Impact of administration's gay advocacy worries human rights supporters

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Secretary Hillary Clinton speaks at the Palais des Nations in Geneva, Switzerland on Dec. 6. 2011. Credit: State Department

The Obama administration has come under fire from human rights supporters over a new series of efforts to push laws in favor of homosexuality around the world.

Secretary of State Hillary Clinton’s recent speech supporting pro-gay laws “waters down the message” of human rights that the U.S. has worked for years to promote, executive director of the American Center for Law and Justice Jordan Sekulow told EWTN News.

Clinton delivered a speech in recognition of International Human Rights Day in Geneva, Switzerland on Dec. 6.
 
Her remarks focused on the homosexual cause but did not mention any international violations of freedom of speech, religion, or assembly, a point that was quick to be noticed by critics.

Repeating her belief that “gay rights are human rights, and human rights are gay rights,” Clinton said that the U.S. must send a “powerful moral message” to the world.

She promised that the Obama administration was making the issue “a priority of our foreign policy,” and vowed that every American embassy would soon be equipped with a “toolkit” to aid their advocacy efforts.

Clinton also announced the creation of a new Global Equality Fund, which the United States has pledged to give more than $3 million. The fund will help civil society organizations manage budget and staff, form partnerships and “use the law as a tool” in promoting the homosexual cause.

In a Dec. 6 interview with EWTN News, Sekulow underscored that legitimate human rights issues  exist in countries that persecute or even execute people based on their sexual orientation.

“But that’s not really what this message was today,” he said. Rather, the speech was an attempt to create a new “basic human right,” he said.

In many areas of the world, fundamental human rights such as “basic religious freedom” and access to education for woman are still being violated, noted Sekulow.

He said that Clinton’s speech should have focused on these issues, on which there is a broad consensus, rather than on “gay rights,” which are a subject of intense debate in the U.S.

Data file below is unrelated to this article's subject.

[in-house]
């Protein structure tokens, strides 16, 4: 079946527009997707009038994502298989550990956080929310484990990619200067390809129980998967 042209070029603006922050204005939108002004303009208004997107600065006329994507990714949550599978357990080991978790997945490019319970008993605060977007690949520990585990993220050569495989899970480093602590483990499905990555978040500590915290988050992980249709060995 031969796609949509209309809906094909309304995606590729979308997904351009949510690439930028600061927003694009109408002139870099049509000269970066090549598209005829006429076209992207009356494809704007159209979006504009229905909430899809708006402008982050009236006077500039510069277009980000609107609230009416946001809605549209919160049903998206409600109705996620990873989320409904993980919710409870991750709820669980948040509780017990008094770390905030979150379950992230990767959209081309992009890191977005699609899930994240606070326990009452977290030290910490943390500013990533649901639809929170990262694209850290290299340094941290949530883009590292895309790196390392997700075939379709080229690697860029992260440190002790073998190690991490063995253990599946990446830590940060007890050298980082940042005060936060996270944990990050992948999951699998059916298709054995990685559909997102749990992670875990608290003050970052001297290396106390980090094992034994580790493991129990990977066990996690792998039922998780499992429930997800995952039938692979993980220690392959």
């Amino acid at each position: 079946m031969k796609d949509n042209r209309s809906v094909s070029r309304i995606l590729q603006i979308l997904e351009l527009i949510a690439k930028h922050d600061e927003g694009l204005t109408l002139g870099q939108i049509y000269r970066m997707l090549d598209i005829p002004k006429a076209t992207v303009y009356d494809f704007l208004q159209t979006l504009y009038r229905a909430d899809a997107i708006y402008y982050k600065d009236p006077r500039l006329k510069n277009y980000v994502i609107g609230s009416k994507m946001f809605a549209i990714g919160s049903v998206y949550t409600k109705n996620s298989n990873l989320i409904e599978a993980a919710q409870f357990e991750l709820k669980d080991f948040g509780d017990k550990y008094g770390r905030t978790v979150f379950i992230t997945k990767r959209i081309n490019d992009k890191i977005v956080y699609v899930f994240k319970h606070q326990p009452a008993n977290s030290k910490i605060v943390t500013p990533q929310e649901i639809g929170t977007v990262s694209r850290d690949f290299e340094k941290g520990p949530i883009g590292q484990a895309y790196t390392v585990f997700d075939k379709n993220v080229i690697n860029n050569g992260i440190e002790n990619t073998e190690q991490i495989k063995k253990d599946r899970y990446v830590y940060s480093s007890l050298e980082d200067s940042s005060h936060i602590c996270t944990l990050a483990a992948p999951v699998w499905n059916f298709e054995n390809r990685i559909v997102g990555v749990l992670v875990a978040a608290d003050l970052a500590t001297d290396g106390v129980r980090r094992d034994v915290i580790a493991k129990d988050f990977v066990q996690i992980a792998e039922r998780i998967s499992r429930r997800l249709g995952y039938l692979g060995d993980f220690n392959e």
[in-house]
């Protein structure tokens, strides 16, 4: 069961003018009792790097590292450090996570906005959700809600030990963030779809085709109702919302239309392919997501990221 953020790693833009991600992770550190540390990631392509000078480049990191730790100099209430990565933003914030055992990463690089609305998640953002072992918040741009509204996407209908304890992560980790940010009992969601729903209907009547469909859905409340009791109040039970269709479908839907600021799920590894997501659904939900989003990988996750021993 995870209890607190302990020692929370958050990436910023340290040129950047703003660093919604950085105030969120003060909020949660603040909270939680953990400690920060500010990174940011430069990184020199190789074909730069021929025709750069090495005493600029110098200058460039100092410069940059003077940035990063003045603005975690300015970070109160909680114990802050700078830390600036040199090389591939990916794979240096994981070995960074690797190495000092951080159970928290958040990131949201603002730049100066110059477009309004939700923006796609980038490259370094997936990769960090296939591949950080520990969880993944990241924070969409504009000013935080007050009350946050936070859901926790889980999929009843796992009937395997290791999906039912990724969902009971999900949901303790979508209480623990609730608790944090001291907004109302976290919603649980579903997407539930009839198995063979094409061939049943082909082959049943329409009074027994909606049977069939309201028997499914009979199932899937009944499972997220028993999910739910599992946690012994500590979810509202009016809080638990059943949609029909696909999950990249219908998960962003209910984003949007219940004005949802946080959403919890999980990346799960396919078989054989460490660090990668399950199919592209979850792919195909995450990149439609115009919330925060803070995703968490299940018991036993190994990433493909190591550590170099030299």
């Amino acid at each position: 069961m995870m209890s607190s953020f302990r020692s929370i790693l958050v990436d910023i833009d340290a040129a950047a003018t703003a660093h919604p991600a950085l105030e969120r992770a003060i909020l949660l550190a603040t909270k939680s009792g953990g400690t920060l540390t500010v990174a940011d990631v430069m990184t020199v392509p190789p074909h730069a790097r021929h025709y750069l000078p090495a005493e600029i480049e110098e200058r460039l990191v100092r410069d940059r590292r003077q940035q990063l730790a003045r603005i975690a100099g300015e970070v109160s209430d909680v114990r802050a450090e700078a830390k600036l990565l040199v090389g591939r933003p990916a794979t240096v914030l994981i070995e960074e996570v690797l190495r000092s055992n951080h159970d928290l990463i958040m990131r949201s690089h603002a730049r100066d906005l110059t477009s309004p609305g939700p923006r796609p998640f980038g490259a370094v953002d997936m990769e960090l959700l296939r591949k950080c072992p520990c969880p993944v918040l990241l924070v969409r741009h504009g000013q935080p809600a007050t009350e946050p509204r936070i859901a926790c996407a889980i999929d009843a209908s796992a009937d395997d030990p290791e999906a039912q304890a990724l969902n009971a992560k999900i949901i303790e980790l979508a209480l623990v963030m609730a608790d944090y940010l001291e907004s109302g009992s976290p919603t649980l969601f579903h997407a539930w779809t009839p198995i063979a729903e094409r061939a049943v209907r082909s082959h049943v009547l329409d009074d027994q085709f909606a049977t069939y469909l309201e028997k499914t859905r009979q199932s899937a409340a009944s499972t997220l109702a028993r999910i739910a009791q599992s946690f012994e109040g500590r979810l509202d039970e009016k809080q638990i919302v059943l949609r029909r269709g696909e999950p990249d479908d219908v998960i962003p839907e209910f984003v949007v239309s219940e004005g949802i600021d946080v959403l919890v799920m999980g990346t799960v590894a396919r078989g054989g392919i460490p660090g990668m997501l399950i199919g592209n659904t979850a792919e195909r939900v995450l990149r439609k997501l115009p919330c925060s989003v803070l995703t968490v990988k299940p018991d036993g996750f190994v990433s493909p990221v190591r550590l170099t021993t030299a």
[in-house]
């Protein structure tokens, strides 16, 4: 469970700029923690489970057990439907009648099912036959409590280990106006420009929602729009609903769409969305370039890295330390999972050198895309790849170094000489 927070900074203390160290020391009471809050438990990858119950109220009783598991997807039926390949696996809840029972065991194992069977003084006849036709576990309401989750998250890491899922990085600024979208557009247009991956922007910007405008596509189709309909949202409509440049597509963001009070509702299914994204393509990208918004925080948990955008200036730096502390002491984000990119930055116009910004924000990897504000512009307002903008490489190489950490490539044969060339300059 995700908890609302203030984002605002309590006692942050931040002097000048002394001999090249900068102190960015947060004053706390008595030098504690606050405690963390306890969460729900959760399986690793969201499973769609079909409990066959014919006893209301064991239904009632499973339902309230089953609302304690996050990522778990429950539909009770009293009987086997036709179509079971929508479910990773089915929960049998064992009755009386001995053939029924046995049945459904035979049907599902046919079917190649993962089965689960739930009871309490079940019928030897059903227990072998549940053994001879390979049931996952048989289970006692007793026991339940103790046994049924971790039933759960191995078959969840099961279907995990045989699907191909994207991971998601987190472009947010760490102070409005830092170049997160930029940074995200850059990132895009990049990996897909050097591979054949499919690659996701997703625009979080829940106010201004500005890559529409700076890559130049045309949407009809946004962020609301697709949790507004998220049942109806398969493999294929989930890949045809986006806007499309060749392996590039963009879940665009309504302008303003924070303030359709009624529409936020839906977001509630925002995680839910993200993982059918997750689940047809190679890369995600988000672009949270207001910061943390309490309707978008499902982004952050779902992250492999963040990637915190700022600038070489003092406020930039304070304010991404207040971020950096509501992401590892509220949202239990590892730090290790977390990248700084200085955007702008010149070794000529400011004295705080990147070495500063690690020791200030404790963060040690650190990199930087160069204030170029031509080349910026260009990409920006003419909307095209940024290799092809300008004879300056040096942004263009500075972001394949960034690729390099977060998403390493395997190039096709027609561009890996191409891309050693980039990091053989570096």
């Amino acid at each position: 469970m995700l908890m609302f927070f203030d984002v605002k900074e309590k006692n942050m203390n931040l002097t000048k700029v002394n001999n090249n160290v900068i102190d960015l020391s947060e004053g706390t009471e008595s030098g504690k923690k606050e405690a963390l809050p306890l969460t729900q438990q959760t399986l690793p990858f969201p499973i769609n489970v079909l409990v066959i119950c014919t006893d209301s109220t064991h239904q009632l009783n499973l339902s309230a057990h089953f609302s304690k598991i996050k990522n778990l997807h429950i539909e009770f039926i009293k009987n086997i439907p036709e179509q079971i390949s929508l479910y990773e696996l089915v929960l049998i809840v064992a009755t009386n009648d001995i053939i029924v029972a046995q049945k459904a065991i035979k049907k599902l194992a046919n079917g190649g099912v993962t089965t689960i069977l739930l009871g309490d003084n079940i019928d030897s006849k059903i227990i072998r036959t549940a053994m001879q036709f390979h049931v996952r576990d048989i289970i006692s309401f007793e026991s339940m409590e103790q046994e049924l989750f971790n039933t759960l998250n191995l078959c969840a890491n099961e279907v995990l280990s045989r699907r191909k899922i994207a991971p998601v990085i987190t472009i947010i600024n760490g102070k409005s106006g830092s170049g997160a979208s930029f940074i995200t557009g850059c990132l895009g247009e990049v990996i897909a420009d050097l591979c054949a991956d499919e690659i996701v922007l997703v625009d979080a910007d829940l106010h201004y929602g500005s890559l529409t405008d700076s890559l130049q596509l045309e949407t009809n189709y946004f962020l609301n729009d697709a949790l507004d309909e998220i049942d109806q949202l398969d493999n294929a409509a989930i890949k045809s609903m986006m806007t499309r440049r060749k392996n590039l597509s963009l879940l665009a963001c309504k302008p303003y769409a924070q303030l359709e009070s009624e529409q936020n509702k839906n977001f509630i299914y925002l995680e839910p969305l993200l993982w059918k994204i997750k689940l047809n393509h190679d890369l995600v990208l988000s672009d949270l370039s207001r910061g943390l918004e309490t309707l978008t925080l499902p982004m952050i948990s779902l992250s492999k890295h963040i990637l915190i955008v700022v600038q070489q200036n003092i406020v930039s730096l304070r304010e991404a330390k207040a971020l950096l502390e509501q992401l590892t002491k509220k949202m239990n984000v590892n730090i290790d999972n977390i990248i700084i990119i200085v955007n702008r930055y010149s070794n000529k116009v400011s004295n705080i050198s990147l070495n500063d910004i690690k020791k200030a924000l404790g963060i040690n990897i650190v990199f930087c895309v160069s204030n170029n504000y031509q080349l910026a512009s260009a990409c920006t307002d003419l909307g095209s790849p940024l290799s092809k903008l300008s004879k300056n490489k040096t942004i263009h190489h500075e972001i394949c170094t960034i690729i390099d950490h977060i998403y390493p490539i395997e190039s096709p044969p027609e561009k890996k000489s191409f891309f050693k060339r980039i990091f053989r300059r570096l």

Sekulow argued that pushing a homosexual ideology could actually have negative effects in the battle for human rights. This approach, he ventured, could give ammunition to regimes in Africa and the Middle East that say America is trying to impose a moral code they disagree with, causing them to completely reject other U.S. efforts to defend human rights in those regions.

Hours before Clinton’s speech, President Barack Obama issued a memo outlining the first U.S. government-wide strategy for advancing gay legislative interests overseas.

The president instructed all federal agencies that carry out activities abroad to expand efforts to “combat discrimination, homophobia, and intolerance on the basis of LGBT status or conduct.”

The agencies are directed to begin “advancing these initiatives” in their work with foreign aid, development and international organizations, and each agency must report annually on its progress.

Peter Sprigg, senior fellow at the Family Research Council, said that it was “startling” to see the president “throw the full weight and reputation of the United States” behind such a radical sexual ideology.

He called it “unconscionable” that the administration would threaten to withhold aid from poor countries unless they conform to views on which both the U.N. and U.S. are still “sharply divided.”

Sprigg pointed out that homosexual conduct has not been established as a human right by any treaty or widely-accepted international agreement, and said that President Obama should be working to protect “widely recognized” human rights instead of “imposing an alien ideology on other countries.”

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